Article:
–Self-pay indicates the patient was responsible for the hospital bill with no third-party coverage.
–No charge is assumed to be charity care.
When more than one payer is listed for a hospital discharge, the first-listed payer is used.
HCUP is a family of powerful healthcare databases, software tools, and products for advancing research. Sponsored by the Agency for Healthcare Research and Quality (AHRQ), HCUP includes the largest all-payer encounter-level collection of longitudinal healthcare data (inpatient, ambulatory surgery, and emergency department) in the United States, beginning in 1988. HCUP is a Federal-State-Industry Partnership that brings together the data collection efforts of many organizations—such as State data organizations, hospital associations, private data organizations, and the Federal government—to create a national information resource.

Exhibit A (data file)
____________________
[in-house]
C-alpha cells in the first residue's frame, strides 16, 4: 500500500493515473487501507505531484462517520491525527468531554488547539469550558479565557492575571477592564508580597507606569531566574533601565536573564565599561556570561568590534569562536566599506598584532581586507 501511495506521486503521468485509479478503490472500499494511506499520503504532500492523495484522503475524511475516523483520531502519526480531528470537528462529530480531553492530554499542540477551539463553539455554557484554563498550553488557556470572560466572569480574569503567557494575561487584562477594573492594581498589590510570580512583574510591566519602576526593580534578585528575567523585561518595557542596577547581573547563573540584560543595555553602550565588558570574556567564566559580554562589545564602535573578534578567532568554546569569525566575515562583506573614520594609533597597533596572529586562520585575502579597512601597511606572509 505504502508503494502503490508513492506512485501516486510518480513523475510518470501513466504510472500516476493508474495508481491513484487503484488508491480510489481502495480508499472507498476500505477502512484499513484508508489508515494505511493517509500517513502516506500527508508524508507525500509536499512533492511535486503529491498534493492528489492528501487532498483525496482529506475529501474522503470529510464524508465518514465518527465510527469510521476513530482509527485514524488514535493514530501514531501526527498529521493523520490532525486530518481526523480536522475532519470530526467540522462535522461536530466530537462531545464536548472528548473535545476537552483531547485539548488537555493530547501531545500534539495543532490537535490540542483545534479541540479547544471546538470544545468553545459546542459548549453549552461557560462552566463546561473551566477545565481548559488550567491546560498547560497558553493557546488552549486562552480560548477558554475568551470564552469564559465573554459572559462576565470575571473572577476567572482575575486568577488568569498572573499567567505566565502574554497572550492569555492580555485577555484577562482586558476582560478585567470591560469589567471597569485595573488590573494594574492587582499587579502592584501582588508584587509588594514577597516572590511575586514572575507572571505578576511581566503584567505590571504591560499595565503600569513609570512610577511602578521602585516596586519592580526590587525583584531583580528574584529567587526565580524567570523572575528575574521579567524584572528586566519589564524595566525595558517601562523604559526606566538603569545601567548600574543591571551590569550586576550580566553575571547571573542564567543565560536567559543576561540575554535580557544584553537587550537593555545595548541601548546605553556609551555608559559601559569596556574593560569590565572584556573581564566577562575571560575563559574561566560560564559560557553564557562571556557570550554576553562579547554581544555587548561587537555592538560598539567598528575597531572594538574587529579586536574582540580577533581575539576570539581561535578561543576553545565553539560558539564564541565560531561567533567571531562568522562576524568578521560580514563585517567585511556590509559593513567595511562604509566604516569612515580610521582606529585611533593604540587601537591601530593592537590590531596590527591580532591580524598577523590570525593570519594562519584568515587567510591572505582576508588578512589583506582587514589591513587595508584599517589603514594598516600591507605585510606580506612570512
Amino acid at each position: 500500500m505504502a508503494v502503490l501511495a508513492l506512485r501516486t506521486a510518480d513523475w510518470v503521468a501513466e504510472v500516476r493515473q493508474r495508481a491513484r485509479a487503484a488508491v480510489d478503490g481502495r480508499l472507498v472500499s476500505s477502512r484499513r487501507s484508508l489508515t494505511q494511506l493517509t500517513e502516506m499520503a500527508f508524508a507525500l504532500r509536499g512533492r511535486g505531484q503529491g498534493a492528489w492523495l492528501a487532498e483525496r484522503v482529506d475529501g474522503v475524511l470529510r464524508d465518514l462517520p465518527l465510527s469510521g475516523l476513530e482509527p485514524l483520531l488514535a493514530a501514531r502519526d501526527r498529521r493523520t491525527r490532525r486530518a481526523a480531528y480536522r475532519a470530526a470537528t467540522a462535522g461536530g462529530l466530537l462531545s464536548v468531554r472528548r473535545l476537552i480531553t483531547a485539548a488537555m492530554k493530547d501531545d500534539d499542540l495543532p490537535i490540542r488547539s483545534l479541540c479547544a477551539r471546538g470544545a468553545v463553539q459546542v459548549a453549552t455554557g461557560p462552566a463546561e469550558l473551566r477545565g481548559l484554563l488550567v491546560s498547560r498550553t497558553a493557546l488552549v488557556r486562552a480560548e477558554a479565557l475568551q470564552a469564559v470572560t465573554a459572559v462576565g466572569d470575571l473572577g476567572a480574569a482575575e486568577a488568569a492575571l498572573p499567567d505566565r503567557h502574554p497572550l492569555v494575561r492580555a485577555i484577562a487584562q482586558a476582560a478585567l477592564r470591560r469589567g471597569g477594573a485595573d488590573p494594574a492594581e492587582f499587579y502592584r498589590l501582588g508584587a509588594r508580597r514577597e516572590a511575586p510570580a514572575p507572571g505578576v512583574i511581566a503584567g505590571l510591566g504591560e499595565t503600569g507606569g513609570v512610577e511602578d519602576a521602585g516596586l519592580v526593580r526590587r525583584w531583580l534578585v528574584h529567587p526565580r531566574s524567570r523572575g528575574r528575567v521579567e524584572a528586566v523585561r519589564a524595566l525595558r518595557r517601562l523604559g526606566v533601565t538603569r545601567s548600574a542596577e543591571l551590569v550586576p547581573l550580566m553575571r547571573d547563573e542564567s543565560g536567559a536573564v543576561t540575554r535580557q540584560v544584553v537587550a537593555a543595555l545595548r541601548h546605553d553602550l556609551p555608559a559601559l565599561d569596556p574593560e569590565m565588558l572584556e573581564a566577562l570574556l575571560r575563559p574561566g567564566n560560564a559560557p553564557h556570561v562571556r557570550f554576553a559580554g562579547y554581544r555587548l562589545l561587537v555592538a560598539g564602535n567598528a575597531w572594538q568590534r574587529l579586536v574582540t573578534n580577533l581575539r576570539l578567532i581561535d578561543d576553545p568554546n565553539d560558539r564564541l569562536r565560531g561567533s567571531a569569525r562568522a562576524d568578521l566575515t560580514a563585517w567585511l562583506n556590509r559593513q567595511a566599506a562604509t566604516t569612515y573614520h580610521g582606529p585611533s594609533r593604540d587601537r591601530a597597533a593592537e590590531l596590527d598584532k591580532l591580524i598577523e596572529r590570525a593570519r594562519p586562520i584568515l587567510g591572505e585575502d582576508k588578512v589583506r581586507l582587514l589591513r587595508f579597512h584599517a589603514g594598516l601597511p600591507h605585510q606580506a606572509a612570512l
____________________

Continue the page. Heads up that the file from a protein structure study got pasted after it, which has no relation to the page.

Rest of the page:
HCUP would not be possible without the contributions of the following data collection Partners from across the United States:
Arizona Department of Health Services
Arkansas Department of Health & Human Services
California Office of Statewide Health Planning & Development
Colorado Health & Hospital Association
Connecticut Integrated Health Information (Chime, Inc.)
Florida Agency for Health Care Administration
Georgia GHA: An Association of Hospitals & Health Systems
Hawaii Health Information Corporation
Illinois Health Care Cost Containment Council and Department of Public Health
Indiana Hospital&Health Association
Iowa Hospital Association
Kansas Hospital Association
Kentucky Cabinet for Health and Family Services
Maryland Health Services Cost Review Commission
Massachusetts Division of Health Care Finance and Policy